It was early on a Saturday morning in June 2014, and a deadly pileup on the New Jersey Turnpike involving a tractor-trailer had just taken the life of comedian James "Jimmy Mack" McNair and critically injured actor Tracy Morgan and others.
According to New Jersey state police, a Wal-Mart truck driver "failed to observe the slow-moving traffic ahead of him" and was unable to avoid slamming into the limo bus carrying Morgan and six other people.
While the cause of the crash is still being investigated, the accident couldn’t have come at a worse time for advocates of weaker federal truck safety rules. Just a week earlier, the Senate Appropriations Committee passed an amendment aimed at suspending a requirement that truck drivers rest for at least 34 consecutive hours – including two nights from 1 a.m. to 5 a.m. – before beginning their next work week. This "restart" requirement was one of several changes that took effect last summer in an attempt to reduce driver fatigue.
According to the National Highway Traffic Safety Administration, the rate of fatal truck crashes increased nationwide from 2009 to 2012, and there were 3,912 deaths in 2012. One of the leading causes of those truck crashes every year is fatigue, according to the Federal Motor Carrier Safety Administration (FMCSA).
That’s what prompted changes to the U.S. hours-of-service (HOS) rules for truck drivers, with the final rules going into effect on July 1, 2013. The rules cut back on weekly driving time for some truckers, especially long-haul tractor-trailer operators. Although truckers will still be able to drive 11 hours and work 14 hours per day, their ability to use a 34-hour “restart” will be restricted. The new rules:
- Limit the maximum average work week for truck drivers to 70 hours (down from the previous maximum of 82).
- Allow truck drivers who reach the maximum 70 hours of driving within a week to resume if they rest for 34 consecutive hours, including at least two nights from 1 to 5 a.m.
- Require truck drivers to take a 30-minute break during the first eight hours of a shift.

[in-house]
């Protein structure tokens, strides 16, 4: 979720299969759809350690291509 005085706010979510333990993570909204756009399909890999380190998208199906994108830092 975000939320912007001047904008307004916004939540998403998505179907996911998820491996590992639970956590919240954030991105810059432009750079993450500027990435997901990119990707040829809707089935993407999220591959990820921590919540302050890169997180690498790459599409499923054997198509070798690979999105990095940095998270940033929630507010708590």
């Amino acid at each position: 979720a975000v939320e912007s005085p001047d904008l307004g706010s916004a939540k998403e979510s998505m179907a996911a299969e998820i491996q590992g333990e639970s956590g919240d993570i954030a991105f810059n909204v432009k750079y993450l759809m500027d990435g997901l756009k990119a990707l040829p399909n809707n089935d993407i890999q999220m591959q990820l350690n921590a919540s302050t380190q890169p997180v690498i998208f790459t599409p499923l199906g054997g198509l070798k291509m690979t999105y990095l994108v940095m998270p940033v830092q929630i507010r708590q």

The FMCSA estimates the new regulations will save 19 lives and prevent 1,400 crashes and 560 injuries every year. The estimated savings is $280 million from fewer large truck crashes and $470 million from improved driver health.
But not everyone agrees with that math.
A broad coalition of drivers, advocacy groups and politicians has been opposing the FMCSA’s new rules. Opponents argue that the new rules fail to provide the promised health and safety benefits, in addition to having the “unintended consequences” of putting more trucks on the road during peak congestion and commuter hours, causing more accidents, not less. If a bill currently working its way through the Senate becomes law, drivers will no longer be limited to one 34-hour restart in a 168-hour period, and the restart will no longer have to include the two consecutive 1 a.m. to 5 a.m. periods.
But for now, the FMCSA isn’t backing down, saying it has no intention of changing the regulations.
What’s your next step?
Hours-of-service rules could potentially affect everything from your drivers’ weekly paychecks to when shipments arrive at their destination, as well as shipping costs. You could even be forced to pay drivers more, or find yourself scrambling for good drivers.
So what can you do? First, make sure your safety and risk management efforts are on track. Next, stay up-to-date on the latest news about the HOS rules at www.fmcsa.dot.gov/HOS. And finally, talk to the transportation insurance experts at Higginbotham about how to protect your business from the unique risks you face.